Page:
She wasn’t sure how she strained it exactly, but the injury was bad enough to force her to drop out of the academy. Gardea then returned to Fullerton PD where she was assigned to the front desk.

Just after completing physical therapy, Gardea entered the academy again in June 2005, but the nagging injury forced Gardea to drop out a second time.

She worked as a Communications Aide in the Communications Bureau and assisted the FPD dispatchers, while wondering:

Will I ever become a police officer?

Gardea wasn’t going to ask her FPD superiors to support her a third time at the police academy. But the department stepped up and sponsored her when, after completing her associate’s degree at Cerritos College, she started a 10-month extended academy at Fullerton College in January 2007.

“I wasn’t expecting that,” Gardea says.

The Fullerton PD hired her as a full-time officer that November. Gardea worked three years as a patrol officer before joining the Family Crimes Unit in January 2011.

After being a police officer for about a month and a half Gardea met, for the first time, her father’s half-brother — her uncle — who also was in law enforcement. One of her former police academy classmates was working for the Pasadena PD and put her in touch with her uncle, Commander John E. Perez, who runs the Pasadena PD’s Criminal Investigations Division.

None of Gardea’s siblings have gone into police work. Her older sister, 34, is a registered dental assistant and Gardea’s two younger brothers, 26 and 19, are still in school.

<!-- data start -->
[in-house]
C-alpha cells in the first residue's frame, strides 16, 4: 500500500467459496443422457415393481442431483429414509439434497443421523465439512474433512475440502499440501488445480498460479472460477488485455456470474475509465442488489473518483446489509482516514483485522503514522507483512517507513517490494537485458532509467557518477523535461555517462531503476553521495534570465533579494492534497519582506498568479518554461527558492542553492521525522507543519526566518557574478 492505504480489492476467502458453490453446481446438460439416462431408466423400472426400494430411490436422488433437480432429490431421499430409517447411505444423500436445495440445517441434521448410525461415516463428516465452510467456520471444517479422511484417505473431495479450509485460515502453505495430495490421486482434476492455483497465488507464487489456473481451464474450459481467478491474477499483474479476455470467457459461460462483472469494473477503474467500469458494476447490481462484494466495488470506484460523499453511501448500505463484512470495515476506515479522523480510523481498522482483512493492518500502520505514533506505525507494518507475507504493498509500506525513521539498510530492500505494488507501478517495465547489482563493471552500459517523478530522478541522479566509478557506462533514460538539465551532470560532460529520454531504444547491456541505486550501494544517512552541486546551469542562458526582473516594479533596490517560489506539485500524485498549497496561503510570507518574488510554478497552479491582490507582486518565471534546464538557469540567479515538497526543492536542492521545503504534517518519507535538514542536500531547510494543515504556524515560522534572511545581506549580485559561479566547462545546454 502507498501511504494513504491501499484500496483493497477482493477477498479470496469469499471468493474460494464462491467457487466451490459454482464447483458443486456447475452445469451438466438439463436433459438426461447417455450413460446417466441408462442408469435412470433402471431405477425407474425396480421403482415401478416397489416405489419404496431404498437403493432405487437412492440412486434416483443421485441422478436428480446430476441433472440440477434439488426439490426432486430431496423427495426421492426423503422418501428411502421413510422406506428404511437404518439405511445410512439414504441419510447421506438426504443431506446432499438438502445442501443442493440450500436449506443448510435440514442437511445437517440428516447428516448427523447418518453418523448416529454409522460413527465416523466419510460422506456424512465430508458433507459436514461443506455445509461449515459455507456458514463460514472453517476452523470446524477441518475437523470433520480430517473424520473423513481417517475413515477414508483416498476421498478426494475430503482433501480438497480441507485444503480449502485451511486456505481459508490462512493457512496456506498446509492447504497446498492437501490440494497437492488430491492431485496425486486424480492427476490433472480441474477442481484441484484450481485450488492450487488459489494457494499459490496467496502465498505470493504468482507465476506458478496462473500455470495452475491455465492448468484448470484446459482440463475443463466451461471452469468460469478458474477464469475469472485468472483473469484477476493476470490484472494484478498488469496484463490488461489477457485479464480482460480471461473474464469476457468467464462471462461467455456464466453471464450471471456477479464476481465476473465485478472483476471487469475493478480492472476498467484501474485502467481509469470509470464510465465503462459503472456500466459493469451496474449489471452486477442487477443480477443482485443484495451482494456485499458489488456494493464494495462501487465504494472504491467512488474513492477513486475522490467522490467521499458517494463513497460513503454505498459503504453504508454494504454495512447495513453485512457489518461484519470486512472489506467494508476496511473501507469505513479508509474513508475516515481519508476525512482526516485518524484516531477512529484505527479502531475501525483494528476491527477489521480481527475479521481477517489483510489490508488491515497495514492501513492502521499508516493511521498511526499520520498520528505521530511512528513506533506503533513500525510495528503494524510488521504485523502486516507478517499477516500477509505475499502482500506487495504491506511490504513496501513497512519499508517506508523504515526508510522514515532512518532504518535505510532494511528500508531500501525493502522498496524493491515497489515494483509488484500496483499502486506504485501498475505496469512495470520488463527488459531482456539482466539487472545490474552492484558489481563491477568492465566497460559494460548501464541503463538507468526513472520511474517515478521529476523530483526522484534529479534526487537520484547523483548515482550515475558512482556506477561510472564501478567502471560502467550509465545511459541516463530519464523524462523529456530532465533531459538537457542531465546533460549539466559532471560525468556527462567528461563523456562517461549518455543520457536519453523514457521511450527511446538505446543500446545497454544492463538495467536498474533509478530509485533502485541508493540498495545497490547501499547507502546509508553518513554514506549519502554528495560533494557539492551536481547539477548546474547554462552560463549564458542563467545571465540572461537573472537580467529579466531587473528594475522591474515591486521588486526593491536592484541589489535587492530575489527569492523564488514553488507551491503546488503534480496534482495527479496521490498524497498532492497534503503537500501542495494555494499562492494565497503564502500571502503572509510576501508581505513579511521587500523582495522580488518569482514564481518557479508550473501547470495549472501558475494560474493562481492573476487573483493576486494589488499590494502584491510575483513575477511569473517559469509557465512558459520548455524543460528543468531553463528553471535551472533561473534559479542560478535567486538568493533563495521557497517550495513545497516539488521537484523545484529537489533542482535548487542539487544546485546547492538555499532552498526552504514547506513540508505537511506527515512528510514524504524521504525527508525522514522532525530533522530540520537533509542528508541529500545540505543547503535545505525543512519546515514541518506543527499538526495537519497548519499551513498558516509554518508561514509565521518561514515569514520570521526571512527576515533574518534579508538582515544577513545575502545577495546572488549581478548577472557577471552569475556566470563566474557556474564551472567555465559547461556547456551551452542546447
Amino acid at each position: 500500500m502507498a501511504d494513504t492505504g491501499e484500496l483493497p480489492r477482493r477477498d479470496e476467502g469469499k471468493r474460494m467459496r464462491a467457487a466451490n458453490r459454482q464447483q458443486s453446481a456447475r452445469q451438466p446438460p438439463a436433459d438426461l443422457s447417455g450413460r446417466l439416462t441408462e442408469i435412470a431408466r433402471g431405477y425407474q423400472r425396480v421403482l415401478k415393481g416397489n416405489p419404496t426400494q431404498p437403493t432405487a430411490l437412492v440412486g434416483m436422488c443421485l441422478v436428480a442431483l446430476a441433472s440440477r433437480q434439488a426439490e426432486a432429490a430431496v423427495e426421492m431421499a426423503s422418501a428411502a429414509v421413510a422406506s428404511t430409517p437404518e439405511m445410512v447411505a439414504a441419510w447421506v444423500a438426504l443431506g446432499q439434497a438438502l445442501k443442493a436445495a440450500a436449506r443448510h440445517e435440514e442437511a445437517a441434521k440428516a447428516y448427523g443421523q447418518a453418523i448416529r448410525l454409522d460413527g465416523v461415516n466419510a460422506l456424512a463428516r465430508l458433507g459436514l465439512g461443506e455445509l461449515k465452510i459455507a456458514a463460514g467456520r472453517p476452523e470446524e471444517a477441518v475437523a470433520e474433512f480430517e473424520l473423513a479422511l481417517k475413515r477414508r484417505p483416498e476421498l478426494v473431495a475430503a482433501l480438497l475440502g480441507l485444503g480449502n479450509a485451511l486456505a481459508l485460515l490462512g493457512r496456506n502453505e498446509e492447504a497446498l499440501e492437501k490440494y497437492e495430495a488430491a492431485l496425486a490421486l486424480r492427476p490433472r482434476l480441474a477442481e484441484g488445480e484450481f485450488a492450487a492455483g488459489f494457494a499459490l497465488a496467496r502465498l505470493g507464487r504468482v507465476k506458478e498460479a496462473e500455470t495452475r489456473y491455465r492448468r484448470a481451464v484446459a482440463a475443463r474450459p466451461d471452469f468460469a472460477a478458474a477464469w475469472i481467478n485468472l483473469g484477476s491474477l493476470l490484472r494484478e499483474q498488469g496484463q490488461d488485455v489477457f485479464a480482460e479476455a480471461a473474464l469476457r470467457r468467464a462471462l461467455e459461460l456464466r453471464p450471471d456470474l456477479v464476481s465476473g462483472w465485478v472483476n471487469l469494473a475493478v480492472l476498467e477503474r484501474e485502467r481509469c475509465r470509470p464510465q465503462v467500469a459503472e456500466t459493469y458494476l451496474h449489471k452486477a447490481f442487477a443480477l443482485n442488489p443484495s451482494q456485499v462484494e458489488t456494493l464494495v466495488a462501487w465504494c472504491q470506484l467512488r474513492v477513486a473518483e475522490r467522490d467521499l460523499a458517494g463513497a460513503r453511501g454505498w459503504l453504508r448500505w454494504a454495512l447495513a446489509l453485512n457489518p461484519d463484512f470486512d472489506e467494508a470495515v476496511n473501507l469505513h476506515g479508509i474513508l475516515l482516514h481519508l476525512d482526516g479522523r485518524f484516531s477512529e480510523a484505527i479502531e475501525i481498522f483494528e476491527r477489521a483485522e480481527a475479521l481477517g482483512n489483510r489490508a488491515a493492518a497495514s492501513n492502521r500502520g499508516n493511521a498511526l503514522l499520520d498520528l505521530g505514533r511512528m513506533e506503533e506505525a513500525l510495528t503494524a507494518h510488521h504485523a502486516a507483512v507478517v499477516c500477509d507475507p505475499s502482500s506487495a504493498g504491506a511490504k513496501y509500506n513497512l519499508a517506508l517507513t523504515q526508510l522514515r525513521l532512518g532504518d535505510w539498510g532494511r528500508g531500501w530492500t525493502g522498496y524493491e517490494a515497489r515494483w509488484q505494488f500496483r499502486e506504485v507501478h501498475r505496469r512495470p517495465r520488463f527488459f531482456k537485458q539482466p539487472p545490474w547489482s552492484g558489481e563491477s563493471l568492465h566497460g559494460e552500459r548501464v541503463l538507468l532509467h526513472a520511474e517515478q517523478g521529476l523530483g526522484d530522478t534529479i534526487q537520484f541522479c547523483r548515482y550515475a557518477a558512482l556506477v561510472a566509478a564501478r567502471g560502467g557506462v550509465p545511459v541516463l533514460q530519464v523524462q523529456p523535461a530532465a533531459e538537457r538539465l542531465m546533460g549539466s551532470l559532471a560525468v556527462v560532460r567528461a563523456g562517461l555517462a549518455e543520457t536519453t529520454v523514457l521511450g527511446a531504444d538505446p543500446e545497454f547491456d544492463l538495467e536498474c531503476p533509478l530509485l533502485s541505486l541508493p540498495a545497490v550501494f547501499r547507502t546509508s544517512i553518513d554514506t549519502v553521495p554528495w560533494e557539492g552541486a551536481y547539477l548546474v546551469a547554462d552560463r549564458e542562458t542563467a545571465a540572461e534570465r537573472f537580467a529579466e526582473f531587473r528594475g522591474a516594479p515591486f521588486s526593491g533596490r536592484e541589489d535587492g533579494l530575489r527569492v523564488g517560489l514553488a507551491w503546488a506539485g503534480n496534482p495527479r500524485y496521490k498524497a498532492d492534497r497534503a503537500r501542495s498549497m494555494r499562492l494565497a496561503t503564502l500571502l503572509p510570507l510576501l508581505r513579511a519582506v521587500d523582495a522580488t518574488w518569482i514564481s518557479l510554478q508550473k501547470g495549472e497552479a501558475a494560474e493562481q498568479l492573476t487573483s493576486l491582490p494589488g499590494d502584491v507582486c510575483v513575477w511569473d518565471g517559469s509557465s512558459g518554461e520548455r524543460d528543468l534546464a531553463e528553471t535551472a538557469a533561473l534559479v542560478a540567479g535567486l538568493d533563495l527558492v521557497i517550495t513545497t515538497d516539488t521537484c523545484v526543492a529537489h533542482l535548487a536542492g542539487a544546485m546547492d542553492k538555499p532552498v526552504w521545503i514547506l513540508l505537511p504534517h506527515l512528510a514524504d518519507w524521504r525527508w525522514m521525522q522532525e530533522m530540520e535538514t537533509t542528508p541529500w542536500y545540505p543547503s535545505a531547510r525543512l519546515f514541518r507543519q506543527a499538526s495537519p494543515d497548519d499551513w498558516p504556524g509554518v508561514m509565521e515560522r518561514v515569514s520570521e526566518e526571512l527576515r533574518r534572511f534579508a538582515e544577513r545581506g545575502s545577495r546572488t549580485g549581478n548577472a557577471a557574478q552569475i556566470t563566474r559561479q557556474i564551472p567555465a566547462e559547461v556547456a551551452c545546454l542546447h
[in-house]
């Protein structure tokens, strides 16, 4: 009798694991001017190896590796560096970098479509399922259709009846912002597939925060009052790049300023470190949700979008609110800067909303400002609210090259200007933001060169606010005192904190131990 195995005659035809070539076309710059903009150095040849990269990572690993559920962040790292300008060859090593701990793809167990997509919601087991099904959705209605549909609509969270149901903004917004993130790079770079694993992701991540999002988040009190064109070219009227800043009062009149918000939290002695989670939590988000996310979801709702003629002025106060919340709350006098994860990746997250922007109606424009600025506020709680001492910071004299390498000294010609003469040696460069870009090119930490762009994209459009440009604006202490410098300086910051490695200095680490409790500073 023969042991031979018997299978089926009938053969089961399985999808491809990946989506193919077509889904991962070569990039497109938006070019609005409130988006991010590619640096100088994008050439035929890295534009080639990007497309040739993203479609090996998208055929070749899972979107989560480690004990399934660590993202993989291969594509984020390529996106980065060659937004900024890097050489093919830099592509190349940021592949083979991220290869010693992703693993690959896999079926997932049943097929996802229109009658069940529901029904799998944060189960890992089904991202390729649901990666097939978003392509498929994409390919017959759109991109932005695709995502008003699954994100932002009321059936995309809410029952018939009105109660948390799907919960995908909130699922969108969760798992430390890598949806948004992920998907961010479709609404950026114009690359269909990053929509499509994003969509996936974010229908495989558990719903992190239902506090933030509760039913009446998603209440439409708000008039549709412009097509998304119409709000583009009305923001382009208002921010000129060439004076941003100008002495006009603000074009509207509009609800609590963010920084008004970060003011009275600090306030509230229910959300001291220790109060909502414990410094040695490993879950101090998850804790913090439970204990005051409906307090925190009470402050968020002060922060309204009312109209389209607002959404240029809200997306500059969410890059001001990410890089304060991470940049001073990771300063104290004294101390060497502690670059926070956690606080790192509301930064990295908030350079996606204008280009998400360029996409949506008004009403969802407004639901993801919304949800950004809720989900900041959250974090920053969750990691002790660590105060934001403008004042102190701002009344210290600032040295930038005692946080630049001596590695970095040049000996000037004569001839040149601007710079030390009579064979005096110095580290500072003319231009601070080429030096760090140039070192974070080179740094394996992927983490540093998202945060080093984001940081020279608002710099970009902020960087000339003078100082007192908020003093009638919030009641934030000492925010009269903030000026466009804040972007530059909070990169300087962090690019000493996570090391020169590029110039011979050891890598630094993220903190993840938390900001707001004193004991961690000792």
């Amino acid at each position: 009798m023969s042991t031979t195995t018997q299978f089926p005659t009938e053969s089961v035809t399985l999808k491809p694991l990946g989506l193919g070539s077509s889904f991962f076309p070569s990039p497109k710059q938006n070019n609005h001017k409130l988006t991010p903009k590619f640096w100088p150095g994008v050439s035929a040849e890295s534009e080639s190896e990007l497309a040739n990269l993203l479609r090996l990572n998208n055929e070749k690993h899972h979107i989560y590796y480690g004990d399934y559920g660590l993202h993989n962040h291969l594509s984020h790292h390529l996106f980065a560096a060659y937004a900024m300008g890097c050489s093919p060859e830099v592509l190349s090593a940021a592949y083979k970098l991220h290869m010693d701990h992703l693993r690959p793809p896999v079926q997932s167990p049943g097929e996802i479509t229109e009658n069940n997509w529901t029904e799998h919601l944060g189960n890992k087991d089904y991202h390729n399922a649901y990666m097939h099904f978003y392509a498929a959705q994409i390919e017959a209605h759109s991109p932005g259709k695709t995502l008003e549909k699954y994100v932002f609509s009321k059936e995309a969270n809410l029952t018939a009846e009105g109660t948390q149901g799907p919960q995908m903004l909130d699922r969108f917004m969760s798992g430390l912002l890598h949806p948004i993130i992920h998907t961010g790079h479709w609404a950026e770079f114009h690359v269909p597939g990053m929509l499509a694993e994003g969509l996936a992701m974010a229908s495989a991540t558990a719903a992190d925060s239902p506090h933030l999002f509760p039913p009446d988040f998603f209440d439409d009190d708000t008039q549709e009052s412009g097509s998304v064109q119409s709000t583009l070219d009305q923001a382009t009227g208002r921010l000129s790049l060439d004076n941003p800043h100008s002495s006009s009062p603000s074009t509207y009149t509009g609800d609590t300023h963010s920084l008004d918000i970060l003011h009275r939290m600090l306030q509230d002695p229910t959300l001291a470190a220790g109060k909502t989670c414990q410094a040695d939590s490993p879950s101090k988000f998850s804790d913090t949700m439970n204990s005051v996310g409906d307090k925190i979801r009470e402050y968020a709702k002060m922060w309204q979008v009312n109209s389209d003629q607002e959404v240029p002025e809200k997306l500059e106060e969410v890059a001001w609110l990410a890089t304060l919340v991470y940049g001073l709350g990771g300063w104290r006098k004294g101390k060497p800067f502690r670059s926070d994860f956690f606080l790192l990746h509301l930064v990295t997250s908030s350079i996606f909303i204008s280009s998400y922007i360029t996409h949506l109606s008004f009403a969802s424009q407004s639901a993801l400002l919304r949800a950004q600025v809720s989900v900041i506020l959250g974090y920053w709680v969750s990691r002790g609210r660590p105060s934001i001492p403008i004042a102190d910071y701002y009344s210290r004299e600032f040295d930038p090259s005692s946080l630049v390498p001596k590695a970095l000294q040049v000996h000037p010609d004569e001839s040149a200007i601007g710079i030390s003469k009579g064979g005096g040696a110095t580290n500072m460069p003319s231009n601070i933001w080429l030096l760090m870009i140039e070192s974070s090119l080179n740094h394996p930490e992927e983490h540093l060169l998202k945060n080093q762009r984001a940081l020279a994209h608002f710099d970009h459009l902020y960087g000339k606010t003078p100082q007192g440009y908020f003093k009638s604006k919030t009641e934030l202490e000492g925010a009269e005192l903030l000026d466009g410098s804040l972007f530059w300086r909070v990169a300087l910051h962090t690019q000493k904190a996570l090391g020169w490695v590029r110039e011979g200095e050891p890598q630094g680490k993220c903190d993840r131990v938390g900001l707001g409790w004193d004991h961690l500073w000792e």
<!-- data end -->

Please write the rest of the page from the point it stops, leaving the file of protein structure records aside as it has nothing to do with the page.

Detective Veronica Gardea of the Fullerton PD Crimes Persons Unit. Photo by Steven Georges/Behind the Badge OC

Gardea of the Fullerton PD: “This is a great department to work for.” Photo by Steven Georges/Behind the Badge OC

Eight months into her assignment in the Family Crimes Unit, Gardea was tapped to be the lead detective on a particularly ugly child molestation case.

In August 2011, two brothers, Cristobal Ortiz Rodriguez and Eduardo Ortiz Rodriguez, were arrested on suspicion of molesting two girls, ages 3 and 7, who lived in their neighborhood.

They were accused of molesting the girls between May 2010 and August 2011 while the defendants were together, one after the other, and on their own at separate times.

In May 2014, the Rodriguez brothers — ages 38 and 36 at the time — were sentenced to 50 years in state prison after pleading guilty to 11 felony counts of lewd and lascivious acts on a child under 14 and four felony counts of continuous sexual abuse.

“They could have gotten a lot more time if the case had gone to trial,” Gardea says. “But the outcome still made this a very rewarding case for me to work on.”

Gardea said her career plans at the FPD never included joining the Crimes Persons Unit so soon — but she is thrilled with the new assignment and grateful for the opportunity.

“I believe I’m thorough in my reports and investigations, and that I will do a good job,” she said. “This is a great department to work for. They were very supportive of me, and it’s the way they treat all their officers and employees.”